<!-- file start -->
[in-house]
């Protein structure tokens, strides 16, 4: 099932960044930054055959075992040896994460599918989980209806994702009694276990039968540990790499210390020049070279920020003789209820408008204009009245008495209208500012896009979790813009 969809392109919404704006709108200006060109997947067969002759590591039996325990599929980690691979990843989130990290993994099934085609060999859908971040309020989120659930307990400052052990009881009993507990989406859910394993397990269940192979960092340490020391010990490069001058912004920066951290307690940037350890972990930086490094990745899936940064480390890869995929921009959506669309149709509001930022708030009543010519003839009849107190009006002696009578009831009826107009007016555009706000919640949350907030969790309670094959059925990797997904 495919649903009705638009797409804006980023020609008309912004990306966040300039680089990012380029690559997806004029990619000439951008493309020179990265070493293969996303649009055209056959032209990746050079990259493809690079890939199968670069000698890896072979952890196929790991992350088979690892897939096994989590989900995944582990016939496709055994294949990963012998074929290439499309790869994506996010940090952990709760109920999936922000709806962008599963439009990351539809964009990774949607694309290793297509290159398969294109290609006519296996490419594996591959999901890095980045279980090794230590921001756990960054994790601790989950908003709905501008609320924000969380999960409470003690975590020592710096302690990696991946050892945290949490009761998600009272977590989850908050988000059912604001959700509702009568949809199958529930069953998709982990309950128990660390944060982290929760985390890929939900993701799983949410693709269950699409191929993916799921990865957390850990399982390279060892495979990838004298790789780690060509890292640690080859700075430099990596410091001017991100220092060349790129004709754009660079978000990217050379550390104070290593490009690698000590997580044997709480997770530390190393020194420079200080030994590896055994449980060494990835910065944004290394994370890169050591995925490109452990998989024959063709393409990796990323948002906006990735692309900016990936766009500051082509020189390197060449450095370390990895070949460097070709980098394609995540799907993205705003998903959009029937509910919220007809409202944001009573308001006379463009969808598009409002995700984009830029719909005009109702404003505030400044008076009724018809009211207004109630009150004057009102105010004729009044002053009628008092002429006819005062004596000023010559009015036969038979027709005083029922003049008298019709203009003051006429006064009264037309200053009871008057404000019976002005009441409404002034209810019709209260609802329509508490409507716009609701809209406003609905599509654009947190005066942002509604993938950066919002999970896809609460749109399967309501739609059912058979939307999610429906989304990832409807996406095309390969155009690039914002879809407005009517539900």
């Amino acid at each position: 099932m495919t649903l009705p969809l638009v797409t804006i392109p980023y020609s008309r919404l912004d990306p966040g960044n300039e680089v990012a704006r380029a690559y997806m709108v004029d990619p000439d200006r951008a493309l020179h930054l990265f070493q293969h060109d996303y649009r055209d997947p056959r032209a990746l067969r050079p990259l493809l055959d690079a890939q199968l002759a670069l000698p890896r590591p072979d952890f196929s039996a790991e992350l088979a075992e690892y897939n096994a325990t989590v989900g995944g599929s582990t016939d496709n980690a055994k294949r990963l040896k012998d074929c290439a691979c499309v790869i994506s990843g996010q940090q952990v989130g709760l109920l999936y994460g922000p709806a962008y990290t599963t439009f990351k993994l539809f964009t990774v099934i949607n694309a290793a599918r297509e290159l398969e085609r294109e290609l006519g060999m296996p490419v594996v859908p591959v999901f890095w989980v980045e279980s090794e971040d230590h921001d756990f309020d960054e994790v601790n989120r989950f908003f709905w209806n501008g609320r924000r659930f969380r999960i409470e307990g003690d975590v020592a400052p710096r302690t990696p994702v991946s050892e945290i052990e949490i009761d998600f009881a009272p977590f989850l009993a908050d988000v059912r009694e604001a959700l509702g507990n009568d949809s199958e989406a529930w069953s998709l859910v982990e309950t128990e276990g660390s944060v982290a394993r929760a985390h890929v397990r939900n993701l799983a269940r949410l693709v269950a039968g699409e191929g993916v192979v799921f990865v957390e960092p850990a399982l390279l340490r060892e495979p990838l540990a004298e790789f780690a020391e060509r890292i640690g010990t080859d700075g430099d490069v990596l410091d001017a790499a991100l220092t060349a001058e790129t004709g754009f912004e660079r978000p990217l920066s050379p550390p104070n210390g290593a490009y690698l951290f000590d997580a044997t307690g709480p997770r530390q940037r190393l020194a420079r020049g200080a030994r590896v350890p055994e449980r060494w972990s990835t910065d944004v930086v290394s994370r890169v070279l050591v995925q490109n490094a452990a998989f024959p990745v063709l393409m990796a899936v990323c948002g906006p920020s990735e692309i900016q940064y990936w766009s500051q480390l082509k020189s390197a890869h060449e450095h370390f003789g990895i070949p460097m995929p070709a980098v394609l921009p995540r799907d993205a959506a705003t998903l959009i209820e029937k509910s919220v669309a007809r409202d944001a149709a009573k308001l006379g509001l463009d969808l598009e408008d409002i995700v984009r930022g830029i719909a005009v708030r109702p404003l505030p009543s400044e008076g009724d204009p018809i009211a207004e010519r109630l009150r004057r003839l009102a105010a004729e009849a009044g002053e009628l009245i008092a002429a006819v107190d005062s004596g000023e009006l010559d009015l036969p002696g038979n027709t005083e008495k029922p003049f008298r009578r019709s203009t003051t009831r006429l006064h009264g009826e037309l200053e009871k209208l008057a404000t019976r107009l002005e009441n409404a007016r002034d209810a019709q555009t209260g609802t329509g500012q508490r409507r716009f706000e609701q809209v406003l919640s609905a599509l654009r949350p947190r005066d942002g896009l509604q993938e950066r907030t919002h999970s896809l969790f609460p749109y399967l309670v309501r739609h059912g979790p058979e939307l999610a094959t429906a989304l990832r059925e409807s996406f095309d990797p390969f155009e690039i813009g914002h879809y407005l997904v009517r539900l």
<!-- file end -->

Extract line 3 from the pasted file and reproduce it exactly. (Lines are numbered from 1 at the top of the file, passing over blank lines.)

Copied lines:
């Amino acid at each position: 099932m495919t649903l009705p969809l638009v797409t804006i392109p980023y020609s008309r919404l912004d990306p966040g960044n300039e680089v990012a704006r380029a690559y997806m709108v004029d990619p000439d200006r951008a493309l020179h930054l990265f070493q293969h060109d996303y649009r055209d997947p056959r032209a990746l067969r050079p990259l493809l055959d690079a890939q199968l002759a670069l000698p890896r590591p072979d952890f196929s039996a790991e992350l088979a075992e690892y897939n096994a325990t989590v989900g995944g599929s582990t016939d496709n980690a055994k294949r990963l040896k012998d074929c290439a691979c499309v790869i994506s990843g996010q940090q952990v989130g709760l109920l999936y994460g922000p709806a962008y990290t599963t439009f990351k993994l539809f964009t990774v099934i949607n694309a290793a599918r297509e290159l398969e085609r294109e290609l006519g060999m296996p490419v594996v859908p591959v999901f890095w989980v980045e279980s090794e971040d230590h921001d756990f309020d960054e994790v601790n989120r989950f908003f709905w209806n501008g609320r924000r659930f969380r999960i409470e307990g003690d975590v020592a400052p710096r302690t990696p994702v991946s050892e945290i052990e949490i009761d998600f009881a009272p977590f989850l009993a908050d988000v059912r009694e604001a959700l509702g507990n009568d949809s199958e989406a529930w069953s998709l859910v982990e309950t128990e276990g660390s944060v982290a394993r929760a985390h890929v397990r939900n993701l799983a269940r949410l693709v269950a039968g699409e191929g993916v192979v799921f990865v957390e960092p850990a399982l390279l340490r060892e495979p990838l540990a004298e790789f780690a020391e060509r890292i640690g010990t080859d700075g430099d490069v990596l410091d001017a790499a991100l220092t060349a001058e790129t004709g754009f912004e660079r978000p990217l920066s050379p550390p104070n210390g290593a490009y690698l951290f000590d997580a044997t307690g709480p997770r530390q940037r190393l020194a420079r020049g200080a030994r590896v350890p055994e449980r060494w972990s990835t910065d944004v930086v290394s994370r890169v070279l050591v995925q490109n490094a452990a998989f024959p990745v063709l393409m990796a899936v990323c948002g906006p920020s990735e692309i900016q940064y990936w766009s500051q480390l082509k020189s390197a890869h060449e450095h370390f003789g990895i070949p460097m995929p070709a980098v394609l921009p995540r799907d993205a959506a705003t998903l959009i209820e029937k509910s919220v669309a007809r409202d944001a149709a009573k308001l006379g509001l463009d969808l598009e408008d409002i995700v984009r930022g830029i719909a005009v708030r109702p404003l505030p009543s400044e008076g009724d204009p018809i009211a207004e010519r109630l009150r004057r003839l009102a105010a004729e009849a009044g002053e009628l009245i008092a002429a006819v107190d005062s004596g000023e009006l010559d009015l036969p002696g038979n027709t005083e008495k029922p003049f008298r009578r019709s203009t003051t009831r006429l006064h009264g009826e037309l200053e009871k209208l008057a404000t019976r107009l002005e009441n409404a007016r002034d209810a019709q555009t209260g609802t329509g500012q508490r409507r716009f706000e609701q809209v406003l919640s609905a599509l654009r949350p947190r005066d942002g896009l509604q993938e950066r907030t919002h999970s896809l969790f609460p749109y399967l309670v309501r739609h059912g979790p058979e939307l999610a094959t429906a989304l990832r059925e409807s996406f095309d990797p390969f155009e690039i813009g914002h879809y407005l997904v009517r539900l």